But there is a caveat: You must be working for the right kind of company—a company that is ready and able to give you the opportunity to help it grow.
Put differently, the road to riches as an employee is a journey of three legs.
- First, you must find a job with the right company.
- Then, you must become a valuable employee.
- And finally, you must become an invaluable employee.
Finding the Right Company
There are three kinds of businesses that can provide the environment you are looking for:
Big corporations will pay you serious money if you are at the top of their food chain. A senior vice president of a billion-dollar business can easily make $350,000-750,000.
But if you like the idea of working for a big company, be prepared. You will be competing with hundreds of very smart, very well connected, hardworking people. You will have to be not just extremely good at your job, but also politically shrewd. Because all big companies suffer from some amount of corporate politics. And even if you have what it takes to rise to the top, it will likely take 10-20 years.
Financial service businesses
Brokerages, banks, and insurance companies are happy to pay their best people $250,000-1 million or more—if they can perform. Career paths at this level include portfolio managers, marketers, and salespeople.
But becoming a top-notch portfolio manager is not easy. It takes years of hard work and a degree of luck. The same can be said for the very best marketers, the people responsible for devising strategies to bring in new customers. And to become a top salesperson, you have to be very good and very aggressive. You may even have to put aside your scruples about treating your customers right.
Small companies with big potential
This was my choice as a young man, and I don’t regret it. Starting out with a small company, especially if you are young, gives you a fast track to big money that you won’t get in a big corporate environment. It also gives you several ways to become a big moneymaker without sacrificing your principles.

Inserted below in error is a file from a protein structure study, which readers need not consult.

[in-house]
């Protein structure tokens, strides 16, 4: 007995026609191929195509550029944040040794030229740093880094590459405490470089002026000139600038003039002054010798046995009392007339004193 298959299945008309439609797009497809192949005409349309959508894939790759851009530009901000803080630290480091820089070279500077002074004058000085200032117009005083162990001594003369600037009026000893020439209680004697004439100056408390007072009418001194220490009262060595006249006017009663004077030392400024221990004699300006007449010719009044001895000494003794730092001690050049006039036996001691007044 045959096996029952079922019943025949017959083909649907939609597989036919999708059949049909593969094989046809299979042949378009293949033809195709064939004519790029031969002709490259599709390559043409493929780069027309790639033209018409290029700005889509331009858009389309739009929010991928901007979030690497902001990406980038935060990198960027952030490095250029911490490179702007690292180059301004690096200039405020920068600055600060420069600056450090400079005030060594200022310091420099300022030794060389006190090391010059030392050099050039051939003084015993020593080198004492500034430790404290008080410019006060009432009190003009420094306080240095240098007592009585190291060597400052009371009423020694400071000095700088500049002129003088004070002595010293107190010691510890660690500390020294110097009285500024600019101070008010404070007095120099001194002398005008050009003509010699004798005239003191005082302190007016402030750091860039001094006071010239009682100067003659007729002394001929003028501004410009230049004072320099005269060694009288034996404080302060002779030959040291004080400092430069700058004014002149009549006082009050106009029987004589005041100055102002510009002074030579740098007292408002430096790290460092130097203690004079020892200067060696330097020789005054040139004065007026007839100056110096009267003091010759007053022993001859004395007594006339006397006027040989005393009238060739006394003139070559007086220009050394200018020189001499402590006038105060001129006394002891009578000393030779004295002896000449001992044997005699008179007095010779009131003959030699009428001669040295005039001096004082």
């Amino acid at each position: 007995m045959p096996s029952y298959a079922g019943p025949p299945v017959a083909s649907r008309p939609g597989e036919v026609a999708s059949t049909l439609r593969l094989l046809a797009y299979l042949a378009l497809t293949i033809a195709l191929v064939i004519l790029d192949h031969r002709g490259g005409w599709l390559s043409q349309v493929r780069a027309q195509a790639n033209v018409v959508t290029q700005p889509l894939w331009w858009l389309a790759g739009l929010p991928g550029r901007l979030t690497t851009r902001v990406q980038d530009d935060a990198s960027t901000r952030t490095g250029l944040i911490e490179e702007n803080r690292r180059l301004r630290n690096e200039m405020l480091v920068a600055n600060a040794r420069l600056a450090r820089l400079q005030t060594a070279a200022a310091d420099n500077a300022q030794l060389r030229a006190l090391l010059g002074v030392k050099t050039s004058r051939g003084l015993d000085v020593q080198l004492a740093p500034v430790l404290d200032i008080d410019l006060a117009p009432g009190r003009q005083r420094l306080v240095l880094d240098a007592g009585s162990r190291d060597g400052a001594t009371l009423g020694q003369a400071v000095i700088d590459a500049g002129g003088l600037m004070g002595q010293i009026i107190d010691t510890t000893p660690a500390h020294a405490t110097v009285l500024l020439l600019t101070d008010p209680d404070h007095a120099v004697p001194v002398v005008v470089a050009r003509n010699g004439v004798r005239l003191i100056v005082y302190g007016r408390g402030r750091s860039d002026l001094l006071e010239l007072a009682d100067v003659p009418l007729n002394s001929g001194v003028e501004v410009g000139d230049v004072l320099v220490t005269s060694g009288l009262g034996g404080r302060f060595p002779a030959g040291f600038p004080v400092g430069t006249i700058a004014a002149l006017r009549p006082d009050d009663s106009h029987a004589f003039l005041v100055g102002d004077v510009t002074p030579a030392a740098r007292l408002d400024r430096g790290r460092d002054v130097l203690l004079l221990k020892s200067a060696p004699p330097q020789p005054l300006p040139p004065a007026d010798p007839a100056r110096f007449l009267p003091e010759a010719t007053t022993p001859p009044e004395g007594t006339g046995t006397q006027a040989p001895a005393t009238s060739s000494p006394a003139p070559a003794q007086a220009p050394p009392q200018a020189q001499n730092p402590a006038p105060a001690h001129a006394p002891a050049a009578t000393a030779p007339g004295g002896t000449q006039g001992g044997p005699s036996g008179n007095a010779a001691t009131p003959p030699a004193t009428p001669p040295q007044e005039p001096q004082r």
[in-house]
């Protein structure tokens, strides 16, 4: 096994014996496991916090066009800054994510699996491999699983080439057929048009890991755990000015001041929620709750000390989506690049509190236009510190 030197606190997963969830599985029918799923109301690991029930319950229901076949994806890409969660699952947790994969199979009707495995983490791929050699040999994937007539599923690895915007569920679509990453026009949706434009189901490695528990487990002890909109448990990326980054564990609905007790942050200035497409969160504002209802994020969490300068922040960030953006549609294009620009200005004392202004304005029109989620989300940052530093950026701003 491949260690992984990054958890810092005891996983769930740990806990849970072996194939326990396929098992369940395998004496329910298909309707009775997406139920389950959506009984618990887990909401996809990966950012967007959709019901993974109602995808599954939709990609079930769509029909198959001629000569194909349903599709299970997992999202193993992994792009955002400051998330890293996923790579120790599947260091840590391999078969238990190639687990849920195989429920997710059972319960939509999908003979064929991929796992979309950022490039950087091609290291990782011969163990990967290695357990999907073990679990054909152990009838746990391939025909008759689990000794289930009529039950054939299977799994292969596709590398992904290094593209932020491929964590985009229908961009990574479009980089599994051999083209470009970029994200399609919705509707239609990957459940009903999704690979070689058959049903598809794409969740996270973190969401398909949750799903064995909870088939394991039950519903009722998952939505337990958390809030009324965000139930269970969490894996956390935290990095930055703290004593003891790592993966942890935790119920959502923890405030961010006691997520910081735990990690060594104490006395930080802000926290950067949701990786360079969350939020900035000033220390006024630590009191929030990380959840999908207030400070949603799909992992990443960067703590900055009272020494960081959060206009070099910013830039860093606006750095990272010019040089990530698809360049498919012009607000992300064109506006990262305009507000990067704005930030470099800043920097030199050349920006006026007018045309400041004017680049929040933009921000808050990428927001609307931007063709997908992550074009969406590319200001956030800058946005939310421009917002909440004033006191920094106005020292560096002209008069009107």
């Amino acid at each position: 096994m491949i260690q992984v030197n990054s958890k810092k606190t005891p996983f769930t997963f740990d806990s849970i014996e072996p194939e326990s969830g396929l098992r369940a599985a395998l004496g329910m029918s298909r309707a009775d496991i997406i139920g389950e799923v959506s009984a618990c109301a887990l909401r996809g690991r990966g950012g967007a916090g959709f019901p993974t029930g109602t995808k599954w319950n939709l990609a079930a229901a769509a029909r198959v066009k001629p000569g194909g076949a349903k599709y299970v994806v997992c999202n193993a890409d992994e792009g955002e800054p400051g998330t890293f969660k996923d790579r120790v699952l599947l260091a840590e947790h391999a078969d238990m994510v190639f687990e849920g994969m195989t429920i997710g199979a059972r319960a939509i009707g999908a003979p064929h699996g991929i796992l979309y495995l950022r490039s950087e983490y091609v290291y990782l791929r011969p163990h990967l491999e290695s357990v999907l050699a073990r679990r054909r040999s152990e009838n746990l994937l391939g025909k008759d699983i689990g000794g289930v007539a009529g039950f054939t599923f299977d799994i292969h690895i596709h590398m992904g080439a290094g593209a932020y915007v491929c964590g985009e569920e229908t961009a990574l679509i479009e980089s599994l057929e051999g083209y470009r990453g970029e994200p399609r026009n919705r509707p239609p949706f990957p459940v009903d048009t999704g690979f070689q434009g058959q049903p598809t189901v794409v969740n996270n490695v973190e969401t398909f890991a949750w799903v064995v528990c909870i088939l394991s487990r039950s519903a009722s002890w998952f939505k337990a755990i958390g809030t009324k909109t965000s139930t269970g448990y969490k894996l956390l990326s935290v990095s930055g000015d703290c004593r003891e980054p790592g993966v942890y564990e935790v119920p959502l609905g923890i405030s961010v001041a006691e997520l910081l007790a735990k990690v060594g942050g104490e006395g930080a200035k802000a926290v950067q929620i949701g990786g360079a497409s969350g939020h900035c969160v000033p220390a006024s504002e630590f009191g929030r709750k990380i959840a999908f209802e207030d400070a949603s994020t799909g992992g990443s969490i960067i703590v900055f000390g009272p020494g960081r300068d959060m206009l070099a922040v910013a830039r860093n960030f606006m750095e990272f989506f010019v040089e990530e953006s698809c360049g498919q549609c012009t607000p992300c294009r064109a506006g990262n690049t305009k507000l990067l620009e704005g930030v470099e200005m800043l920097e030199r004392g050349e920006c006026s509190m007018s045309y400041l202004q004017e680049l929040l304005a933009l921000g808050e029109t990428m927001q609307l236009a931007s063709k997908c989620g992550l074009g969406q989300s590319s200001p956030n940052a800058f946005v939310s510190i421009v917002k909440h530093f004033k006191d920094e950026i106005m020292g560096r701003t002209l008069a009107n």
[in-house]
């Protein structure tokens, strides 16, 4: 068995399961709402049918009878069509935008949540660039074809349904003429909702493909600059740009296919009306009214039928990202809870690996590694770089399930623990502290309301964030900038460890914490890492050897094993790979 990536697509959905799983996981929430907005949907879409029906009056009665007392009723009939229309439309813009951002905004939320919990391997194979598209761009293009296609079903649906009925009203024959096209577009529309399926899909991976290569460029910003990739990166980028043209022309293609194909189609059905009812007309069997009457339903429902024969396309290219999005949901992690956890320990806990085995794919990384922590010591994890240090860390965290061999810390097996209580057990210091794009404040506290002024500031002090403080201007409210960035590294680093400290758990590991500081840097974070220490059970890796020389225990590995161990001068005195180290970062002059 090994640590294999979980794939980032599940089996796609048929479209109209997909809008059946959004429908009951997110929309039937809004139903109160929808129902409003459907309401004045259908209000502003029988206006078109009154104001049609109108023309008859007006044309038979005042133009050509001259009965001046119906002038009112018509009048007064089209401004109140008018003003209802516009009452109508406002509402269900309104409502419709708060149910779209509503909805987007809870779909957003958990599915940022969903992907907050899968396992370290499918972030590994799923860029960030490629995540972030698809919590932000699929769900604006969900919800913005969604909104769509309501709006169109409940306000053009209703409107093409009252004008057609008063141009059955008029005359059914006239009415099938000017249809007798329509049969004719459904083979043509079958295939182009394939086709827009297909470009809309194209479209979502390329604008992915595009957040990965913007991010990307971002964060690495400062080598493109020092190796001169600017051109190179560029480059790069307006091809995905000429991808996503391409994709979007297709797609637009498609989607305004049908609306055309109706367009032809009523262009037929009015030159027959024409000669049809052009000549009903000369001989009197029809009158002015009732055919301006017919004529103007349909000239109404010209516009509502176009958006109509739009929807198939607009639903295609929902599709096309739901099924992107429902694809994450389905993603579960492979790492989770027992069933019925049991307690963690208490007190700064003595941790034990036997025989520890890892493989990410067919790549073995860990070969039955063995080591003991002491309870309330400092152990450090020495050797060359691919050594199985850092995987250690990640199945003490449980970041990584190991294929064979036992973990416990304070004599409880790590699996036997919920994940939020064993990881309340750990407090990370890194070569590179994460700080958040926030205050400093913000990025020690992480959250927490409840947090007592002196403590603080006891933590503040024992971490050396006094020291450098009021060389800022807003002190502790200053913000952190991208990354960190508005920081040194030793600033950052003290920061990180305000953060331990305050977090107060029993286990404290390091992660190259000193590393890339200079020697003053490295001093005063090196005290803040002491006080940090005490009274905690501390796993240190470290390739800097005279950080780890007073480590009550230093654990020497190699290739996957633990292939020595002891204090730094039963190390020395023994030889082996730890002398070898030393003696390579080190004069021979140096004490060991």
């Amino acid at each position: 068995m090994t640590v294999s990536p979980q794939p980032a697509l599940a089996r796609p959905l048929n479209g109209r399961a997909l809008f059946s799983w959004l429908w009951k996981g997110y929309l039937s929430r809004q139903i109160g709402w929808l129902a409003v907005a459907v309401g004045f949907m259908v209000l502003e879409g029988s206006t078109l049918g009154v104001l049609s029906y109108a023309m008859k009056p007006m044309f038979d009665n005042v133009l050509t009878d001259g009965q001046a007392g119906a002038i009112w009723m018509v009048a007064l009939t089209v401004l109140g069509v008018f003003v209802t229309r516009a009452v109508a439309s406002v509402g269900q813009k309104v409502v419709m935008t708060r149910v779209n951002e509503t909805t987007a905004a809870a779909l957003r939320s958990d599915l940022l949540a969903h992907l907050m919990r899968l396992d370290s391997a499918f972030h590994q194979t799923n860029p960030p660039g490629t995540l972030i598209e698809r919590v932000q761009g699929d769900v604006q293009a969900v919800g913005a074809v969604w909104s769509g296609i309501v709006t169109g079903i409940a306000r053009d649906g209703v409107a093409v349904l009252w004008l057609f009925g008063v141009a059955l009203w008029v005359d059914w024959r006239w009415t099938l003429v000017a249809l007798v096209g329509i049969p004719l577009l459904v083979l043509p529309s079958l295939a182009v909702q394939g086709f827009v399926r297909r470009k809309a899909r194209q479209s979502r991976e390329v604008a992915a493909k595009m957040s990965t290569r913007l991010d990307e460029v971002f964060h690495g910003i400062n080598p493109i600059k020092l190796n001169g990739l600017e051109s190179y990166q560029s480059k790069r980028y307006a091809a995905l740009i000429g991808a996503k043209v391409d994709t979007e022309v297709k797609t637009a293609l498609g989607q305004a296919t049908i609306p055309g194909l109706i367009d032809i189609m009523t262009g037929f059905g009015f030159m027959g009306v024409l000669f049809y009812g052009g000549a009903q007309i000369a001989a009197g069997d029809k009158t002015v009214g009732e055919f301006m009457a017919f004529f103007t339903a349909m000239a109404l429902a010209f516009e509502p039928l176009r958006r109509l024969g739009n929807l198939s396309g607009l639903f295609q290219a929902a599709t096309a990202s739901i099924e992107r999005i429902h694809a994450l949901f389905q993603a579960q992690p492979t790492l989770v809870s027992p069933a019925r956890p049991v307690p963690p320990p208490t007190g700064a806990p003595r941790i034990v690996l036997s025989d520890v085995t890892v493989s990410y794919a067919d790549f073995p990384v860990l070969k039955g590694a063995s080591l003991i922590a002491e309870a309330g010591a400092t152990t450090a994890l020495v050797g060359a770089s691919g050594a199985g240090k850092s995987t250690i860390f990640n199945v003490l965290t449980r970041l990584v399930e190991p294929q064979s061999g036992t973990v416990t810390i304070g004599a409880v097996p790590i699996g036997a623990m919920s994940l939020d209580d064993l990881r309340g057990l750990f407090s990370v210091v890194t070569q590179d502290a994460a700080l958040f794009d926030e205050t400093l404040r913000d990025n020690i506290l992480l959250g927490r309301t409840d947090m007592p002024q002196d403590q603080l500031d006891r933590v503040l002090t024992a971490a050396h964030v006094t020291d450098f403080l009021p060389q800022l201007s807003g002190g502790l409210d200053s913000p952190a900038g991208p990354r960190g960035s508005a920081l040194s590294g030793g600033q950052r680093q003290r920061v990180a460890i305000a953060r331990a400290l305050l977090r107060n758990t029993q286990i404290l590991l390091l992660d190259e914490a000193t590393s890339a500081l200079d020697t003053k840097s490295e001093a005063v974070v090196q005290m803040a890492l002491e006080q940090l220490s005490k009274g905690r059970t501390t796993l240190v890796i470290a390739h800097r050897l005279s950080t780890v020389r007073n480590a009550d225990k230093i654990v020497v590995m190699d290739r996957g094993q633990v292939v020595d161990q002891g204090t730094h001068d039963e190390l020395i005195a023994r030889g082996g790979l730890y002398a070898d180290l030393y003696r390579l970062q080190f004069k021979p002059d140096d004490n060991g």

Becoming a Valuable Employee
Whatever type of company you choose, your journey to wealth begins by establishing yourself as a valuable employee.
Most employees go through their lives working for businesses they care nothing much about, dealing with problems they’d rather not face, and getting paid very ordinary wages. They would like to earn more. They may even be willing to do more. But their ambitions are sporadic and fleeting. Most of the time, they are simply showing up.
Such employees are never going to get substantial raises. They can expect their salary to rise very slowly and very gradually. From 1984-2014, for example, the average salary rose by around 3.5%, according to the Average Wage Index.
But a valuable employee could easily get twice that. And at 7% per year, a $50,000 salary turns into about $98,000 in 10 years, $193,000 in 20 years, and $380,000 in 30 years.
There are four ways to distinguish yourself as an employee and see your compensation accelerate at a faster pace:
1. Work longer hours.
Don’t fall for that goofy idea that “good employees get their work done between nine and five.” If you want your bosses to notice you as someone who is willing to do more, begin by working longer hours.
How many extra hours?
An hour per day is good. Two hours is better. If you can do a little work at home on weekends, that’s not bad either.
If at all possible, put in your extra hours at the beginning of the day. Getting to work early is a common virtue of almost all successful people. There is something about getting in earlier than everyone else that seems nobler, smarter, or just plain more industrious than working late.